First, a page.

The paper "Contrasting Process and Outcomes of Groups and Individual Judgment" is an outstanding example of a management annotated bibliography. This article provides a comparison between the use of base-rate and individuating information by individuals and groups. Individuals have the ability to make category judgments through a determination of the degree to which an object is representative of a category. Judgment by representatives often leads to biases and less sensitivity to prior probabilities or base rates. This is what constitutes the base rate fallacy. Judgments by groups contain limited bias compare to those done by individuals.
This is because groups are in possession of more resources and they can cancel the error made by individuals this makes it a requirement for groups to be more sensitive to the base rate compared to individuals. Base rate fallacy is more likely to occur in organizational management. Organizations that are highly performing in their areas of expertise are often those that are managed by executives whose decision are made by a group. This means that the management through its corporate governance strategy engages in a consultative discourse to ensure that employees and other stakeholders are involved indirectly in the decision-making process.
The situation is however different in an organization where the manager makes all the decisions without consulting anyone. This limits the ability of the organization to grow as most of the stakeholders will feel rejected and this makes it relatively difficult to the said persons to embrace the decisions and own ideas in ways that will ensure progress for the organization and the stakeholders. Article (Arkes & Ayton, 1999): The Sunk Cost and Concorde Effects: Are Humans less rational Than Lower Animals? August 2, 2015 The sunken cost effect represents a maladaptive economic attribute often manifested in the greater tendency of continuing an endeavor once an investment of money, time ort effort has been made.
The main contributor to the sunken cost effect is the desire of people not to appear as wasteful. An individual would consider pursuing a course in which he or she has invested major resources compared to that which has attracted limited resources in term of the investment. Overgeneralization has been considered as the leading case of the sunk cost effect.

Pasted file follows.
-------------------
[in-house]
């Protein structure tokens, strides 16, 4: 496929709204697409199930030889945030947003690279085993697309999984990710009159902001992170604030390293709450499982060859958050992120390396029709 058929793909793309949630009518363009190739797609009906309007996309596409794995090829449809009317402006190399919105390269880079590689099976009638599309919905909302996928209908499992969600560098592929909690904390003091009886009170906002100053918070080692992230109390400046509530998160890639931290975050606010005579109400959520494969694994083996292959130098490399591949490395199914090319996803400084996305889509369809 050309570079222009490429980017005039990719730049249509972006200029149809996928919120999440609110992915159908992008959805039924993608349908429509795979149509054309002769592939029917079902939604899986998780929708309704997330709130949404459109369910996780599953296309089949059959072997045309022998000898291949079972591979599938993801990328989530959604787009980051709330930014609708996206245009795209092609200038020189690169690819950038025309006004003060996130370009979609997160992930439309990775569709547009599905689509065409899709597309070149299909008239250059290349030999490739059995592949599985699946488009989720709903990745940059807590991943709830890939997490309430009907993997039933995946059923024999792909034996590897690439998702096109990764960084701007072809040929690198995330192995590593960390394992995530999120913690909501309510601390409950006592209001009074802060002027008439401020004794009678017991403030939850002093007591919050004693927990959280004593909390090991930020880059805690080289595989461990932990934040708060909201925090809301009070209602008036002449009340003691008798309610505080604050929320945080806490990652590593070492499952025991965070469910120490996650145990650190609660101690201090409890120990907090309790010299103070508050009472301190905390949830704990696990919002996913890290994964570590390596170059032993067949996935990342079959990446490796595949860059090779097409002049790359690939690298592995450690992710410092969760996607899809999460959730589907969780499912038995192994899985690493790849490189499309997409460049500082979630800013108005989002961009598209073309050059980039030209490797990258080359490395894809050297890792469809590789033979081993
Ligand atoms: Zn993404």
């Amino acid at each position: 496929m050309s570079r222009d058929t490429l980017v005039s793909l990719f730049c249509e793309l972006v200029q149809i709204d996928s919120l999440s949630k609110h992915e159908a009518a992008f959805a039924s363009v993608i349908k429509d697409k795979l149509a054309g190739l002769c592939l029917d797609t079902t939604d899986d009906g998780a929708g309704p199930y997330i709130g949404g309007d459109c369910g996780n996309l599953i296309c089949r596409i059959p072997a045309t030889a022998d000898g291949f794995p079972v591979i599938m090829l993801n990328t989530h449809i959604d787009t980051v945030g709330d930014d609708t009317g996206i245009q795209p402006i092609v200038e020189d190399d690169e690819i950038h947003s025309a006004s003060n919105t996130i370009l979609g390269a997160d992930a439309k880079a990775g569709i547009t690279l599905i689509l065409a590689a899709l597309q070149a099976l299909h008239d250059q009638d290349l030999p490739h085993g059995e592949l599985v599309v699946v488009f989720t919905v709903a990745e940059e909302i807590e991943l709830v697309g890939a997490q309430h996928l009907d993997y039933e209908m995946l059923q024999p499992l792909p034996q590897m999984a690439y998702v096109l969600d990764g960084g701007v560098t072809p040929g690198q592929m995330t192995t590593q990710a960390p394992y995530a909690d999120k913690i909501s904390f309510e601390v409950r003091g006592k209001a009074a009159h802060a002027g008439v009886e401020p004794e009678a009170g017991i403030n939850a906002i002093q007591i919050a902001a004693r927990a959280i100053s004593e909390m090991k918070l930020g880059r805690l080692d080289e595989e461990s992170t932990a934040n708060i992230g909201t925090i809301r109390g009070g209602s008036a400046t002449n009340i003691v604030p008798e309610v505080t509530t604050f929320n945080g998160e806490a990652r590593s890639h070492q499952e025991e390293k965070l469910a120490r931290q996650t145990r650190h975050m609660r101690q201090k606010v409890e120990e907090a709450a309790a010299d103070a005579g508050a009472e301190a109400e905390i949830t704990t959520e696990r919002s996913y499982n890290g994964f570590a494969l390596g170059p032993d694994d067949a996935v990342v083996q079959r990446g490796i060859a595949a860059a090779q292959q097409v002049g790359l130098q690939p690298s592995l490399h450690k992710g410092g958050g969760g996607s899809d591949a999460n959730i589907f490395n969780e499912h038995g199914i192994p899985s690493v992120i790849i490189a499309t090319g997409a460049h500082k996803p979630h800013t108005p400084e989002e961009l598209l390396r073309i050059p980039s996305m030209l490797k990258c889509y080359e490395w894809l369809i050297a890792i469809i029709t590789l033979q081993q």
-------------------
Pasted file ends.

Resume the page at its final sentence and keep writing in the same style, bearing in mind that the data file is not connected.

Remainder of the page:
This is because it is often manifested in the failure by the participants to note cost-benefit considerations. The reason why humans more than the other lower animals are more likely to fall prey to the sunk cost effect is attributable to their ability to abide by abstract and rational laws. My brother is a football fan and he bets on matches. one way by which he operates according to the sunk cost effect is that he is always willing to let go of a bet attracting limited financial resources but actively pursues one in which he invested more money. The sunken cost effect can also occur among parents while assessing the performance of their children.
When a parent has two children studying in different schools, he or she tends to concentrate on the performance of the child whose school is relatively expensive. This does not mean that the parent cares less for the child whose school is cheaper but it means that the parent wants to be relatively less wasteful by ensuring that he or she receives value for the money invested.
Argote, L., Devadas, R & Melone, N. (1990). The Base-Rate Fallacy: Contrasting Processes and Outcomes
of Group and Individual Judgment. Organizational Behavior and Human Decision Processes 46, 296-310 (1990)
Arkes, H & Ayton, P. (1999). The Sunk Cost and Concorde Effects: Are Humans Less Rational Than Lower
Animals? Psychological Bulletin 1999, Vol. 125, No. 5, 591-600
Biyalogorsky, E., Boulding, W & Staelin, R. (2008). Stuck in the Past: Why managers Persist with New Product
Failure. Journal of Marketing Vol. 70, 108–121
Durand, R. (2003). Predicting a Firm’s Forecasting Ability: The Roles of Organizational Illusion of Control and
Organizational Attention. Strategic Management Journal Strat. Mgmt. J., 24: 821–838
Gilbey, A & Hill, S. (2012). Confirmation Bias in General Aviation Lost Procedures. Applied Cognitive
Psychology, Appl. Cognit. Psychol. 26: 785–795
Handgraaf, M & Dijik, E & Vermunt, R. (2008). Less Power or Powerless? Egocentric Empathy Gaps and the
Irony of Having Little Versus No Power in Social Decision Making. Journal of Personality and Social Psychology 2008, Vol. 95, No. 5, 1136–1149
Hwang, Y & Jeong, S. (2012). Public's Responses to Aviation Accidents: The Role of Exemplification and
Attributions. Journal of Applied Communication Research, 40:4, 350-367, DOI: 10.1080/00909882.2012.712709
Johnson, M. (1990). Age Differences in Decision Making: A Process Methodology for Examining Strategic
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